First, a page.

I’ve heard a lot of viewpoints on this, and the answer depends on why you want to podcast in the first place. For example, if you want to stand out amongst a sea of iTunes podcast titles, you might try and look for a niche that nobody else is covering. Probably the most important thing, though, is to keep the following in mind: Podcast about your passion, and make it either informative, entertaining, or both. If your topic is not something you’re passionate about, the odds of you continuing to podcast about that topic after seven to ten episodes is very slim. Most people in the gaming world don’t have this problem, because gamers tend to be very passionate about their hobbies. If, however, the content within the podcast is neither informative nor entertaining, it will struggle to find an audience. It may be tempting to start a podcast with a couple of friends talking about what you all played last week, but much care must be taken with that format. Balghast’s Aggrochat does a nice job because he and his guests are so knowledgeable about gaming that they are continually educating (informing) as they meander through the conversation. However, it can be very easy to go wrong with this style if you don’t strike a good balance between conversation and information. Three people who I don’t know talking about games I don’t play minus any actual information is not a formula that is going to hook me in as a listener. The good news is, once you do hook a listener in with quality content, they are more apt to listen again, and again, and again. Eventually, they will listen just because “it’s you”. They will feel comfortable with your personality and trust your input. In essence, they may feel like they know you. This is an important point to reach if you ever decide to alter the format of your show or retire it completely in favor of another. You will retain a portion of your existing audience simply because they like listening to you.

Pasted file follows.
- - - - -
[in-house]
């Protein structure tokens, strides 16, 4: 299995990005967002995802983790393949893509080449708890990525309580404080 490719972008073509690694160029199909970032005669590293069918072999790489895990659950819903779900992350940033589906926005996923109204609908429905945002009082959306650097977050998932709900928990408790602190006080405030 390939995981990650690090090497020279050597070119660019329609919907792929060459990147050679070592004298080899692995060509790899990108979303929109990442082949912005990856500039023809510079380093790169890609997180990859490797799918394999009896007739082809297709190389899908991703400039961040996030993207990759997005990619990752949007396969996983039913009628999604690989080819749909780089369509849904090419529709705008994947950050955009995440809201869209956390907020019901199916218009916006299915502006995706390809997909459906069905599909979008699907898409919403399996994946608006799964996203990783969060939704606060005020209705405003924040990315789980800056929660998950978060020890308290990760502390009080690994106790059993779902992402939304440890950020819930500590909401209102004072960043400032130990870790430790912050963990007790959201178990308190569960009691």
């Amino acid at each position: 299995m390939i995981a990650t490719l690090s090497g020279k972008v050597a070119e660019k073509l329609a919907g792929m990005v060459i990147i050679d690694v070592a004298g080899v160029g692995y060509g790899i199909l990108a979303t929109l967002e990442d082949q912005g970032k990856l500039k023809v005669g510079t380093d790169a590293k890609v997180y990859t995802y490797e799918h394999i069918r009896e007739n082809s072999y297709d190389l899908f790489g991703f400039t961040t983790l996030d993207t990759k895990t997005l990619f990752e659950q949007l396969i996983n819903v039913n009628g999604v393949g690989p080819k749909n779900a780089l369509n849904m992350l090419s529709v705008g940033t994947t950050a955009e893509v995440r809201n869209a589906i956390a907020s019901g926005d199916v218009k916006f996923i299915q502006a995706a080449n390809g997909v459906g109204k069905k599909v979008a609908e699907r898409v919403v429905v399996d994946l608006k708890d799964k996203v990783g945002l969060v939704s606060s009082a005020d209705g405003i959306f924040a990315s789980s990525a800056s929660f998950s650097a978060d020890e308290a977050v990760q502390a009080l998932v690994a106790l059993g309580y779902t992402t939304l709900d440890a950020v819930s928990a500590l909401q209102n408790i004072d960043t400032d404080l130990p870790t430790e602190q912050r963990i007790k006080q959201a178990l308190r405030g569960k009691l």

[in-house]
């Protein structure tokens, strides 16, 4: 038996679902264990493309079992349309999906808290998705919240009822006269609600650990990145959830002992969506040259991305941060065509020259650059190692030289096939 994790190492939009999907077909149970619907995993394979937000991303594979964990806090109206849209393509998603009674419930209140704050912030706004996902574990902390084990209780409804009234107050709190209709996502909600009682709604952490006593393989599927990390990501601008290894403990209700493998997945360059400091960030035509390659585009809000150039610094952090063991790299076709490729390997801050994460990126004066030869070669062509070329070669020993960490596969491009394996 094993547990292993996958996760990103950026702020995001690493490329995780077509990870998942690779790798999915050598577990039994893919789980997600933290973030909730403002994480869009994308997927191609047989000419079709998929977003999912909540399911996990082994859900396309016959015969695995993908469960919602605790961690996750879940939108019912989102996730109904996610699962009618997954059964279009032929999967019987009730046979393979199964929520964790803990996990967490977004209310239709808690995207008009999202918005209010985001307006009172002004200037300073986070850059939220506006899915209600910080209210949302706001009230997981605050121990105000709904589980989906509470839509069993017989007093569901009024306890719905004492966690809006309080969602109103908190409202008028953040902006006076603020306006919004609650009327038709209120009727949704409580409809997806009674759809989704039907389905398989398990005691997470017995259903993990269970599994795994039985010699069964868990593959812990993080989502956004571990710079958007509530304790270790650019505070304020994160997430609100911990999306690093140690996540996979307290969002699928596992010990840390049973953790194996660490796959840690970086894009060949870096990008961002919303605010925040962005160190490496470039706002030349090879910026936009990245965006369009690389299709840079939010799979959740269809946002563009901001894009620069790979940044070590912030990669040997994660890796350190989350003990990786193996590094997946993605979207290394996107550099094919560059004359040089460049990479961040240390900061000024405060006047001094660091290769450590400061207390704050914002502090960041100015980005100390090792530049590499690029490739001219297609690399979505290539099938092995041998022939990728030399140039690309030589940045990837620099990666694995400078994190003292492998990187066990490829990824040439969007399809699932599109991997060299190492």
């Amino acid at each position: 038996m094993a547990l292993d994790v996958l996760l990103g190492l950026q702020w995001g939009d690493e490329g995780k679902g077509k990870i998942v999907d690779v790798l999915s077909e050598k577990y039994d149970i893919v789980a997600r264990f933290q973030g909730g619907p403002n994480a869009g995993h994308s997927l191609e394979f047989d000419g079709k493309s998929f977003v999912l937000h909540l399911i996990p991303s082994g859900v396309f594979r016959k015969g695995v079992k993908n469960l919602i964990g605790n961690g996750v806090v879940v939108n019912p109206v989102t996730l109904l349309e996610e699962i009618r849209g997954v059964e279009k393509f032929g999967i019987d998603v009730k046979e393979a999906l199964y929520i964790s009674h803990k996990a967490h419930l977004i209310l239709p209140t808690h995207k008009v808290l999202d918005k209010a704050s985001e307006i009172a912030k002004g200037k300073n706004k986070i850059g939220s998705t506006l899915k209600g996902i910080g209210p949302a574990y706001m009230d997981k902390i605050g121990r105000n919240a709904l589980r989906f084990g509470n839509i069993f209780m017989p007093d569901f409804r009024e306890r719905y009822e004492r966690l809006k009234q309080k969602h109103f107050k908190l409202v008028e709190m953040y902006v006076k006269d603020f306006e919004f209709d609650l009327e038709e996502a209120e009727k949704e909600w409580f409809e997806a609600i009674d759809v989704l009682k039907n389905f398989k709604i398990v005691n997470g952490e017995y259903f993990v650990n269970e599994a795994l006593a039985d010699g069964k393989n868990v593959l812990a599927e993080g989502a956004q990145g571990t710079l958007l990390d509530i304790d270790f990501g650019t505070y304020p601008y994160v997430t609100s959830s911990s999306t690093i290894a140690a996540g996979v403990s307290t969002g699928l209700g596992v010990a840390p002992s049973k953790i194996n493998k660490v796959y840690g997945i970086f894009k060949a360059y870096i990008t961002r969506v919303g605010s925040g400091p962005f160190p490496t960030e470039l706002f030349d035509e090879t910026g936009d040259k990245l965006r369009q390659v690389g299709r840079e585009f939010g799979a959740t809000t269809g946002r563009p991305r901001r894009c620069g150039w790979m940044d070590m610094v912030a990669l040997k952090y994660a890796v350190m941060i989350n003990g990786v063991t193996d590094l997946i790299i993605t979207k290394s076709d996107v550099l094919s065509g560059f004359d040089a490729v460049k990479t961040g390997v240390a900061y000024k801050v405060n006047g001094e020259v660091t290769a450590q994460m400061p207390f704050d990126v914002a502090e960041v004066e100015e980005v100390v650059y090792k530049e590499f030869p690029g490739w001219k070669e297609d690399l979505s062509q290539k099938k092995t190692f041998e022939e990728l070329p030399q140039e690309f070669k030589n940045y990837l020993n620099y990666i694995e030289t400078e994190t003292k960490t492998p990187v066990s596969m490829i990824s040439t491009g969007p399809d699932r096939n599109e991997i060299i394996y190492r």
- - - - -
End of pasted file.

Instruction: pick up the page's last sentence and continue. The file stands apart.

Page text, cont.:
In relation to topics, one last piece of advice that I’ve found invaluable is this: keep a topic list. There are going to be weeks/months that you are inspired with four or five ideas for show topics. Instead of trying to shove them all into a single episode, write them down on a backlog list. As sure as the juices flow, they will also dry up. It’s during these bleak times that you can reach into the topic list and pull out something that your former, genius self put there for you. This is especially effective if your topics aren’t time-sensitive. Talking about your initial impressions of the Wildstar beta six months past launch probably isn’t such a great move, timing-wise.